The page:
VVVVVStéphanie Vilayphiou

13. Skin Electronics

References

Bambi Medical

Bambi Medical is a medical device to monitor premature babies with less intrusive devices than usual. As any medical devices, it takes a long time before it becomes available to the market, so it is still not is use by now.

Bambi Medical belt worn by a newborn.

Jingwen Zhu

Designer/engineer Jingwen Zhu has been working on skin devices to have sensor which adapts to the body (articulation). She worked on sweat sensor which look like band aids and that can be used for healthcare monitoring.

Skin Paper, Jingwen Zhu.
Bioweave, Jingwen Zhu.

Wendy Van Wynsberghe, capacitive sensor PCB

E-textile artist Wendy Van Wynsberghe has developed an open-source sewable PCB for a proximity sensor.

Proximity sensor PCB, 3D render in Kicad.
Proximity sensor in use.

RFID: story of a failure…

First, I tried to use a «RDM6300 RFID Reader - 125kHz» with a «S50 Mifare Tag Sticker». It didn’t work as S50 Mifare tags are newer tags with a high frequency (13.56 MHz). All the other tags I had in the lab were high frequencies.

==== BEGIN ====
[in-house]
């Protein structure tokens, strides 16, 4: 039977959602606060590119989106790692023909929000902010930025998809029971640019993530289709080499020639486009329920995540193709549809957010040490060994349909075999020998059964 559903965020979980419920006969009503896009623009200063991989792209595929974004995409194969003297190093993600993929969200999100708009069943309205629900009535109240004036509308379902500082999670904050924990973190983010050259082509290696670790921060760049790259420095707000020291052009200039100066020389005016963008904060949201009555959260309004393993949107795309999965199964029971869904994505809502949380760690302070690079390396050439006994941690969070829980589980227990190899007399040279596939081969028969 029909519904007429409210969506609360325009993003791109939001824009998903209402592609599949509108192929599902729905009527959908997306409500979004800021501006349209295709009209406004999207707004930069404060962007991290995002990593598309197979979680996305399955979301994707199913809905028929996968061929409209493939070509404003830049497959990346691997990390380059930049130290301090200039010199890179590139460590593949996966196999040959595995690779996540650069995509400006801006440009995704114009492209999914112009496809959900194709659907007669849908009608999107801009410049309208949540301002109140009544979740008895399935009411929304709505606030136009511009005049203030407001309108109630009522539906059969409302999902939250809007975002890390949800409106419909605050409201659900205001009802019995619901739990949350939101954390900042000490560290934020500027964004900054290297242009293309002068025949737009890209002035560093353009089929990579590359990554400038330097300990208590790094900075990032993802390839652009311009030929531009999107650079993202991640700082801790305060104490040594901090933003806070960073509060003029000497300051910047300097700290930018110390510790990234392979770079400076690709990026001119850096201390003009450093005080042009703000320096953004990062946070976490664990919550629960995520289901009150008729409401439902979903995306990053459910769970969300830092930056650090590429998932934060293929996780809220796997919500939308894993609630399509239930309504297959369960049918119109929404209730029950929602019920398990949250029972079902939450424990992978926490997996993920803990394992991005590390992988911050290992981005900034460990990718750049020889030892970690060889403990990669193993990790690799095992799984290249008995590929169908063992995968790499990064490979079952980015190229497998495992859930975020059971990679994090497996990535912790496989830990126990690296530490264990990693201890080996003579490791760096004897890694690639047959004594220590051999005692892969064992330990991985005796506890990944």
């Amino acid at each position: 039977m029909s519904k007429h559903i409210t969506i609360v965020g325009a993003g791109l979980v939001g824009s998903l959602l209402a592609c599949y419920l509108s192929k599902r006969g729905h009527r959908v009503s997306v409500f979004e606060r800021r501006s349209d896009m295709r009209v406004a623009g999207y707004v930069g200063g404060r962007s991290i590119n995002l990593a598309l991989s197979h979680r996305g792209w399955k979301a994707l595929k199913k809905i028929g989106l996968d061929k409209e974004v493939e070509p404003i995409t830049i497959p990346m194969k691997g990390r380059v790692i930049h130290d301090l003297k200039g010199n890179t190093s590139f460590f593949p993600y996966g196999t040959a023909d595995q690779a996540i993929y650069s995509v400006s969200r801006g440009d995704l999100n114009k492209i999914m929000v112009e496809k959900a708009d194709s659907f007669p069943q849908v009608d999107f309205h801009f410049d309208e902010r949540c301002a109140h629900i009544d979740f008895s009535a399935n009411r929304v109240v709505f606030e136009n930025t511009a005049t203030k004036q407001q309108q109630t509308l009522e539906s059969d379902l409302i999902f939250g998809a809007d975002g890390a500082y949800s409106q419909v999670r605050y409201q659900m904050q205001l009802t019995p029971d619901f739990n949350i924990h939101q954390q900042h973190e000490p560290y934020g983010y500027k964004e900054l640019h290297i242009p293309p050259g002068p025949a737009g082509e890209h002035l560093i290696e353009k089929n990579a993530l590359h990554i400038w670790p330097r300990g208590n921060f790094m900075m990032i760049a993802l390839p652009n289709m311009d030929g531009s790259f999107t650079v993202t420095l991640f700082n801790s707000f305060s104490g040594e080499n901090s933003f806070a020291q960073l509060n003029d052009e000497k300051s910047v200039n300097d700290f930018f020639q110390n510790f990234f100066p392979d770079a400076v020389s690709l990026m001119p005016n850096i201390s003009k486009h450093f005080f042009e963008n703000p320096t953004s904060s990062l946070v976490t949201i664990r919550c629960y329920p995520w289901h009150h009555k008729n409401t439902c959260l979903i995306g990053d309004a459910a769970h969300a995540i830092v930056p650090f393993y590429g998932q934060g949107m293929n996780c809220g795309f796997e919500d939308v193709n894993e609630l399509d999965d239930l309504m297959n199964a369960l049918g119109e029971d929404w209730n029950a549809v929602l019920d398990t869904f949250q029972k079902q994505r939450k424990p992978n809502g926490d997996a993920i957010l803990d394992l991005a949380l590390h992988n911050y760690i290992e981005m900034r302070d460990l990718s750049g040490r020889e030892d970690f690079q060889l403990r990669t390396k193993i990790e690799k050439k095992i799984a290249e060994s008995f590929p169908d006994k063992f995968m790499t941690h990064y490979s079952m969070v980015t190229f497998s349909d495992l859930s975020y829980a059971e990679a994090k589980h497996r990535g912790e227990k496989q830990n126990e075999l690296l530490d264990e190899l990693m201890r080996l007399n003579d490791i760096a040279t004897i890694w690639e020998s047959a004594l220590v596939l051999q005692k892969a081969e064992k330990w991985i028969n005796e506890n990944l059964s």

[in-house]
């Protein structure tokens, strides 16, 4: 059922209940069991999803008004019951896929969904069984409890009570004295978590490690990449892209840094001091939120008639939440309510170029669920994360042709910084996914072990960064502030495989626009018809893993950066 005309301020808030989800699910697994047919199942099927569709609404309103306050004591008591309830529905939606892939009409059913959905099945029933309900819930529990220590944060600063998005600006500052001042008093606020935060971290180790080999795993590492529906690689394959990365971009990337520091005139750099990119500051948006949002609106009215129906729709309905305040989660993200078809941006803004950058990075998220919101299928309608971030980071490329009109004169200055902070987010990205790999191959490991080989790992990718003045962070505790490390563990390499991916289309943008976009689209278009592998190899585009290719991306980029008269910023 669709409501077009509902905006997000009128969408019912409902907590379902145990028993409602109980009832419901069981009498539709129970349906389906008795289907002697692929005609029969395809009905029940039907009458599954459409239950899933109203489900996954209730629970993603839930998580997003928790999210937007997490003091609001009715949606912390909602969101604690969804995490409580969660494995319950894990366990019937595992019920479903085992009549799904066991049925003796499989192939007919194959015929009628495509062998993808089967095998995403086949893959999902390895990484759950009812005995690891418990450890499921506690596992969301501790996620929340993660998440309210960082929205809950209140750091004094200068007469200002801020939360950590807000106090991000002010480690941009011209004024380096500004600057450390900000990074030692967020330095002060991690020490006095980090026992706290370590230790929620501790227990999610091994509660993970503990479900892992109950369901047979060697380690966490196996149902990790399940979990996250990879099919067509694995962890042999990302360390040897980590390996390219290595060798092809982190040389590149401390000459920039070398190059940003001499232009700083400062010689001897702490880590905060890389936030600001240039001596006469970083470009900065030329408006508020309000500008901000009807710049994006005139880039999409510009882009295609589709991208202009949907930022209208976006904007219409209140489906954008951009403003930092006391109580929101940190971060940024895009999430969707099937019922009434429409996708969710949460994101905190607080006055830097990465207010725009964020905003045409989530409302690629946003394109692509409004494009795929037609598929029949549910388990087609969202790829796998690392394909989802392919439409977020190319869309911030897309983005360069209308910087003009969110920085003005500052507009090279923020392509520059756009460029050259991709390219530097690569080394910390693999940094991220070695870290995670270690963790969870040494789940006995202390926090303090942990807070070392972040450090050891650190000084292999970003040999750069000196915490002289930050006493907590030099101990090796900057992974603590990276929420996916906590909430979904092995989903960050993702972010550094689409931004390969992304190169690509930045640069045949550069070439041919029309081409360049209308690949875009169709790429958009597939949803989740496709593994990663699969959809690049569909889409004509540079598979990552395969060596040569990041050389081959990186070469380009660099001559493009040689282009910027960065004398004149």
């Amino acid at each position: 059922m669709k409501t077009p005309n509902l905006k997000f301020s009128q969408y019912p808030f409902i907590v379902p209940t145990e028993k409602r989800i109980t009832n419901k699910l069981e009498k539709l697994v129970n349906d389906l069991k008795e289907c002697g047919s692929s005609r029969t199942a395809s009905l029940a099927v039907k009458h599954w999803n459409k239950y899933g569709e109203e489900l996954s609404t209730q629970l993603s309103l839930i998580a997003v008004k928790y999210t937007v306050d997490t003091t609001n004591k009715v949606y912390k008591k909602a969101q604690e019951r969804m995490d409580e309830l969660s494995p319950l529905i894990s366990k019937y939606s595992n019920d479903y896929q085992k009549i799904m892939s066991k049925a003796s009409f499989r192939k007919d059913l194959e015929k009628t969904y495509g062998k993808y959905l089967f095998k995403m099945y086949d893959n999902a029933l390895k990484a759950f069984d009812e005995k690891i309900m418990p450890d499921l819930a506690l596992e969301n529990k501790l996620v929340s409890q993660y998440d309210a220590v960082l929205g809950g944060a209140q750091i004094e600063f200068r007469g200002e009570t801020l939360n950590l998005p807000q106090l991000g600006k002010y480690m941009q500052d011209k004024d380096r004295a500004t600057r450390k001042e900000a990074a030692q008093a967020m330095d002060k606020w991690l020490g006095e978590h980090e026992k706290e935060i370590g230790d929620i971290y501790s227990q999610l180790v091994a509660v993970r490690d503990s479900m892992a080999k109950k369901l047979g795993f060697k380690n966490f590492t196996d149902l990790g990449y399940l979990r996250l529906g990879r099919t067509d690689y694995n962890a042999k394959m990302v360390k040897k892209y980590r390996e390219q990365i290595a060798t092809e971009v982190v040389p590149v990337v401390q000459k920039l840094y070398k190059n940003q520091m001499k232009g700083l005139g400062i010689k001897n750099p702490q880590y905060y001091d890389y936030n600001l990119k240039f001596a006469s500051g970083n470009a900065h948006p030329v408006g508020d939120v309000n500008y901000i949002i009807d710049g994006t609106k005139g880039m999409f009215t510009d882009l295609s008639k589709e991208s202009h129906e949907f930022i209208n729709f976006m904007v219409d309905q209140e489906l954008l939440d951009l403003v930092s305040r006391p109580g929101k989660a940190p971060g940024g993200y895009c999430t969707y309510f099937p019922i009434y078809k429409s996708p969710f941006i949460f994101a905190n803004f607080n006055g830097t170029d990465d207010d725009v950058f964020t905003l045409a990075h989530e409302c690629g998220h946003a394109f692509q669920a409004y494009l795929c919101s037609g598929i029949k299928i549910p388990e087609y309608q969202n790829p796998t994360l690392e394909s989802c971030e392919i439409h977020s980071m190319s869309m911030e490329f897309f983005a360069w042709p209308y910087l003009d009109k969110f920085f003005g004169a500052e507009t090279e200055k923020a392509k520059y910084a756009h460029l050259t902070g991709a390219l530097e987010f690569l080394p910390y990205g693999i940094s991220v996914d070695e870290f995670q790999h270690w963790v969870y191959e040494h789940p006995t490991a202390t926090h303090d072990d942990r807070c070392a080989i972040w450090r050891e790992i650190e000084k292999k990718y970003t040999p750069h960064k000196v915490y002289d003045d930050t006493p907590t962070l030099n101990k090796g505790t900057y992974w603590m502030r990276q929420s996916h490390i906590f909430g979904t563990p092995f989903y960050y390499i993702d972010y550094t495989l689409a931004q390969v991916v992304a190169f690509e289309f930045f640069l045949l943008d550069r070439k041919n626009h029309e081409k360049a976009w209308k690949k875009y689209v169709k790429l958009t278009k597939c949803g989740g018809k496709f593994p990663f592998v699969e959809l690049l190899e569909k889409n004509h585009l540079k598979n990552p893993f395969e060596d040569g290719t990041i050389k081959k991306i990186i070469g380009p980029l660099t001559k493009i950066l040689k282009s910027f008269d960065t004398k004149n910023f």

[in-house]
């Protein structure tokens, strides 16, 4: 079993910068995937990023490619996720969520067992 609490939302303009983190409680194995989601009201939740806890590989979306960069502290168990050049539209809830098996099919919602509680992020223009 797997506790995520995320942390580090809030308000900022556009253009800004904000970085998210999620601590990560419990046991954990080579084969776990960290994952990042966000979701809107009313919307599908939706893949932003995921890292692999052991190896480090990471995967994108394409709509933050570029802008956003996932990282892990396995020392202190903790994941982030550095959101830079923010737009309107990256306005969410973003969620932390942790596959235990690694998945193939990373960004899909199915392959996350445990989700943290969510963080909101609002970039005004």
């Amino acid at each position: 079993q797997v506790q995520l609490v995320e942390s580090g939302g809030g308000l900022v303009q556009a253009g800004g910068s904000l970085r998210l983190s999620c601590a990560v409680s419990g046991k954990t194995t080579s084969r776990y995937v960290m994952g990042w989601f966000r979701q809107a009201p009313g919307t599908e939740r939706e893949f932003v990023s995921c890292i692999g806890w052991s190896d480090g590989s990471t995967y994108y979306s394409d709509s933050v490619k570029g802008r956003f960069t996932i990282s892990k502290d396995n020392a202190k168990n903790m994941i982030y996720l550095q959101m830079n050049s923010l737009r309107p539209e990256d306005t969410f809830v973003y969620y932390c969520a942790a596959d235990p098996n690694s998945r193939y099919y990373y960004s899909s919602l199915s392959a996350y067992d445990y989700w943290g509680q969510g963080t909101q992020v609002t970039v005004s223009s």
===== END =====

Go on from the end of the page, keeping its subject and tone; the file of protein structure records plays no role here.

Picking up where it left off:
RDM6300 RFID Reader - 125kHz from Tinytronics.nl
S50 Mifare Tag Sticker from Tinytronics.nl

So I ordered a new RFID/NFC reader: «RFID NFC Kit PN532»

RFID NFC Kit PN532 from Tinytronics.nl

I followed Electro Schematics tutorial to set it up. The first piece of code it gives (whose goal is to test the hardware) worked out fine, I could detect tags. But the second piece of code (to start experimenting) did not work. The Serial Monitor said that it could not find a PN53X board… Looking out for a solution, I found this post where it recommends to actually solder the pins above the antenna (white square) rather than below as the tutorial was saying. I could not manage to unsolder it for curious reason so I stopped this test here.

Image from blogpost mentioned above: «the wires should be *above the antenna* - the white strip.»